Oregon lawmakers aim to make the state the second in the nation to mandate climate change courses for K-12 public school students, further fueling the U.S. culture wars in education.
Dozens of Oregon high school students supported the bill, saying they care deeply about climate change. Some teachers and parents say teaching about climate change could help the next generation deal with it better, but others want schools to focus on reading, writing and maths after test scores plummeted following the pandemic.
US schools have been at the center of a politically charged battle over curriculum and how topics such as gender, sexuality education and race should be taught — or if they should be taught at all.
One of the bill’s primary sponsors, Democratic Sen. James Manning, said even elementary school students have told him climate change is important to them.
“We’re talking about third- and fourth-graders who have a vision to understand how this world is rapidly changing,” he said at a state Capitol hearing Thursday in Salem.
Connecticut has the only U.S. state law requiring climate change guidelines, and it’s possibly the first time such a bill has been introduced in Oregon, according to legislative researchers. Lawmakers in California and New York are considering similar bills.
Manning’s bill requires every Oregon school district to develop a climate change curriculum within three years that addresses ecological, social, cultural, political and psychological aspects of climate change.
It’s unclear how Oregon would implement the law. Manning told The Associated Press that he plans to scrap an unpopular proposal to impose financial penalties on non-compliant districts, but did not say if another plan was in the works.
Currently, the bill does not say how many instructional hours are required for a district’s curriculum to be approved by the state education department.
Most states have learning standards—set largely by state boards of education—that include climate change, though their extent varies by state. Twenty states and Washington, DC, have specifically adopted what are known as the Next Generation Science Standards, which call for middle school students to learn about climate science and high school students to take lessons on how human activity affects climate.
New Jersey’s education standards are believed to be the broadest. For the first time this school year, climate change is not only part of science teaching, but all subjects including art, English and even PE.
Several teenagers testified at the state Capitol in support of the bill. No student submitted opposition testimony.
“In 100 years we’re going to have to teach our kids what trees are because there aren’t any left? It’s a thought that scares me,” said sophomore Gabriel Burke High School. “My generation needs to learn about climate change from a young age for our survival.”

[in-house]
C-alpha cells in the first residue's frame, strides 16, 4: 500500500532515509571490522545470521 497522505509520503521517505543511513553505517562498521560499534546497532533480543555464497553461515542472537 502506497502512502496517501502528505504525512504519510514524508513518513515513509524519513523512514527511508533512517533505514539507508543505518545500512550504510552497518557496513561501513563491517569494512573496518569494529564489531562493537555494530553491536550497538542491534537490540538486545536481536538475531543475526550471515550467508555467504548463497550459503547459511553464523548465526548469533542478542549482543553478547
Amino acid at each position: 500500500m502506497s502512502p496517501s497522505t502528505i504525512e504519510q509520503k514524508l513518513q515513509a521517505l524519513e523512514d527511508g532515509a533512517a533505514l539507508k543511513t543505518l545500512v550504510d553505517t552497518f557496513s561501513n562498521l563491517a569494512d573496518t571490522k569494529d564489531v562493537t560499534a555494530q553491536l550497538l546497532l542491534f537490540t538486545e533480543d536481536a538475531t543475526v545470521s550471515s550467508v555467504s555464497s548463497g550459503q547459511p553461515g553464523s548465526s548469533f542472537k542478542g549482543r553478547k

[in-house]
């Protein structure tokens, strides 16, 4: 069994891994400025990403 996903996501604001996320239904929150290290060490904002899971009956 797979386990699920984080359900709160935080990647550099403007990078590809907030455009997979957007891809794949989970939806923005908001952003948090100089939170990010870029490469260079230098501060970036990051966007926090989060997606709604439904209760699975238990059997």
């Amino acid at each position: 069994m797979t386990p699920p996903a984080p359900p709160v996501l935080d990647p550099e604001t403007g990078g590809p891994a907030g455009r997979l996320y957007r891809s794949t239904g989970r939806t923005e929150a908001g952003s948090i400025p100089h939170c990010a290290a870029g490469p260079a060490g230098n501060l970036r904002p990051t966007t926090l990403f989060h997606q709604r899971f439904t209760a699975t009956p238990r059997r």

Some teachers testified in favor of the bill. But others say they are already struggling to cope with learning losses from the pandemic. Adding climate change on top of reading, writing, math, science and social studies is “a heavy burden that will end up on the backs of teachers,” said Kyler Pace, an elementary school teacher in Sherwood, Oregon.
Recent surveys conducted by Columbia University Teachers College and the Yale Program on Climate Communication suggest that a majority of Americans believe that climate change and global warming should be taught in school. But climate change is still seen by some as a politically divisive issue, and Pace said mandating its teaching could create more tension in schools.
Nicole De Graff, a self-proclaimed parental rights advocate and former GOP congressional candidate, testified that her children, ages 9, 15 and 16, “have been overwhelmed with fear-based things like COVID.”
In Pennington, New Jersey, wellness teacher Susan Horsley aims for age-appropriate lessons about what can be a scary topic. In her K-2 physical education classes at Toll Gate Grammar School, she plays a pretend tree game, using beans that represent carbon to show students that fewer trees lead to higher levels of atmospheric carbon.
In Horsley’s lesson plan for teenagers, students learn how climate change disproportionately affects low-income communities. They look at air quality maps in areas with higher industrial activity or car traffic.
There’s a push for students to feel like they have some ability to affect their world, Horsley said. “Whether it’s saving water or finding ways to plant more trees or taking care of the trees that are already there … they want to feel empowered.”
© 2023 The Associated Press. All rights reserved. This material may not be published, transmitted, rewritten or redistributed without permission.
Reference: Oregon Eyes Mandate Climate Change Lessons in Schools (2023, March 12) Retrieved March 12, 2023, from https://phys.org/news/2023-03-oregon-eyes-mandate-climate-lessons.html
This document is subject to copyright. Except for any fair dealing for purposes of private study or research, no part may be reproduced without written permission. Content is provided for informational purposes only.